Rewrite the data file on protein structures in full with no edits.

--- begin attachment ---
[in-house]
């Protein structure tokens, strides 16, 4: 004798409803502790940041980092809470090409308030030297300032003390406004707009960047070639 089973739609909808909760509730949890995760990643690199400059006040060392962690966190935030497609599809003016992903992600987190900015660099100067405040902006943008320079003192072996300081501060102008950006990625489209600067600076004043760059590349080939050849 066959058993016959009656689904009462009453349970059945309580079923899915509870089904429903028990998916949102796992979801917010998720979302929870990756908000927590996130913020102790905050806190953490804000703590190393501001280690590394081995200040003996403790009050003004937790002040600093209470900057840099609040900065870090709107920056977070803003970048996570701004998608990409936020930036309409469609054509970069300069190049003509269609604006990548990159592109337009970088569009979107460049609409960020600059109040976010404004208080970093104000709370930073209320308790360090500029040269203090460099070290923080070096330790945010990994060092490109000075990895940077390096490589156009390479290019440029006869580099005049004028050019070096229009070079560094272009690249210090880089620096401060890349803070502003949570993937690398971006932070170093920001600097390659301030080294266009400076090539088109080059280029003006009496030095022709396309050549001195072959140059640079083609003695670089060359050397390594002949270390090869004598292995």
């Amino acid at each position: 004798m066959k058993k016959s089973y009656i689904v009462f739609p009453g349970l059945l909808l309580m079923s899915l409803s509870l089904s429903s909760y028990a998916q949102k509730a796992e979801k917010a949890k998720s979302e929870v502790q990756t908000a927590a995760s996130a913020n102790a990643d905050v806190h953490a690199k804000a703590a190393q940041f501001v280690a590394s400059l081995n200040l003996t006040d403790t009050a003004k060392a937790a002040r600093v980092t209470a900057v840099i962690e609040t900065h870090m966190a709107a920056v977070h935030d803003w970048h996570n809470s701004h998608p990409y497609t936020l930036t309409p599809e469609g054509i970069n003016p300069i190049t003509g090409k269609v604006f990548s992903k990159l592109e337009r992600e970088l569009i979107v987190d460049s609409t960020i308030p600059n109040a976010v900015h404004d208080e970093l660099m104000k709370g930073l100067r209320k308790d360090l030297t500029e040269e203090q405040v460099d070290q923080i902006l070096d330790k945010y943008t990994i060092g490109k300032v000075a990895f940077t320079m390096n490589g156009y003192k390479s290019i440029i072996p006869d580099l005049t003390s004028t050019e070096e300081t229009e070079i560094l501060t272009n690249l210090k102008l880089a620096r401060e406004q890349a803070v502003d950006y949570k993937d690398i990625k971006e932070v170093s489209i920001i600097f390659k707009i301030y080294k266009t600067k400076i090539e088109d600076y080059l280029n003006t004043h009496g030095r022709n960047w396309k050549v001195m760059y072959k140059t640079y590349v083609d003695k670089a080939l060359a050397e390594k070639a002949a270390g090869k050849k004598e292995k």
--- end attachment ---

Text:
[in-house]
């Protein structure tokens, strides 16, 4: 004798409803502790940041980092809470090409308030030297300032003390406004707009960047070639 089973739609909808909760509730949890995760990643690199400059006040060392962690966190935030497609599809003016992903992600987190900015660099100067405040902006943008320079003192072996300081501060102008950006990625489209600067600076004043760059590349080939050849 066959058993016959009656689904009462009453349970059945309580079923899915509870089904429903028990998916949102796992979801917010998720979302929870990756908000927590996130913020102790905050806190953490804000703590190393501001280690590394081995200040003996403790009050003004937790002040600093209470900057840099609040900065870090709107920056977070803003970048996570701004998608990409936020930036309409469609054509970069300069190049003509269609604006990548990159592109337009970088569009979107460049609409960020600059109040976010404004208080970093104000709370930073209320308790360090500029040269203090460099070290923080070096330790945010990994060092490109000075990895940077390096490589156009390479290019440029006869580099005049004028050019070096229009070079560094272009690249210090880089620096401060890349803070502003949570993937690398971006932070170093920001600097390659301030080294266009400076090539088109080059280029003006009496030095022709396309050549001195072959140059640079083609003695670089060359050397390594002949270390090869004598292995």
């Amino acid at each position: 004798m066959k058993k016959s089973y009656i689904v009462f739609p009453g349970l059945l909808l309580m079923s899915l409803s509870l089904s429903s909760y028990a998916q949102k509730a796992e979801k917010a949890k998720s979302e929870v502790q990756t908000a927590a995760s996130a913020n102790a990643d905050v806190h953490a690199k804000a703590a190393q940041f501001v280690a590394s400059l081995n200040l003996t006040d403790t009050a003004k060392a937790a002040r600093v980092t209470a900057v840099i962690e609040t900065h870090m966190a709107a920056v977070h935030d803003w970048h996570n809470s701004h998608p990409y497609t936020l930036t309409p599809e469609g054509i970069n003016p300069i190049t003509g090409k269609v604006f990548s992903k990159l592109e337009r992600e970088l569009i979107v987190d460049s609409t960020i308030p600059n109040a976010v900015h404004d208080e970093l660099m104000k709370g930073l100067r209320k308790d360090l030297t500029e040269e203090q405040v460099d070290q923080i902006l070096d330790k945010y943008t990994i060092g490109k300032v000075a990895f940077t320079m390096n490589g156009y003192k390479s290019i440029i072996p006869d580099l005049t003390s004028t050019e070096e300081t229009e070079i560094l501060t272009n690249l210090k102008l880089a620096r401060e406004q890349a803070v502003d950006y949570k993937d690398i990625k971006e932070v170093s489209i920001i600097f390659k707009i301030y080294k266009t600067k400076i090539e088109d600076y080059l280029n003006t004043h009496g030095r022709n960047w396309k050549v001195m760059y072959k140059t640079y590349v083609d003695k670089a080939l060359a050397e390594k070639a002949a270390g090869k050849k004598e292995k």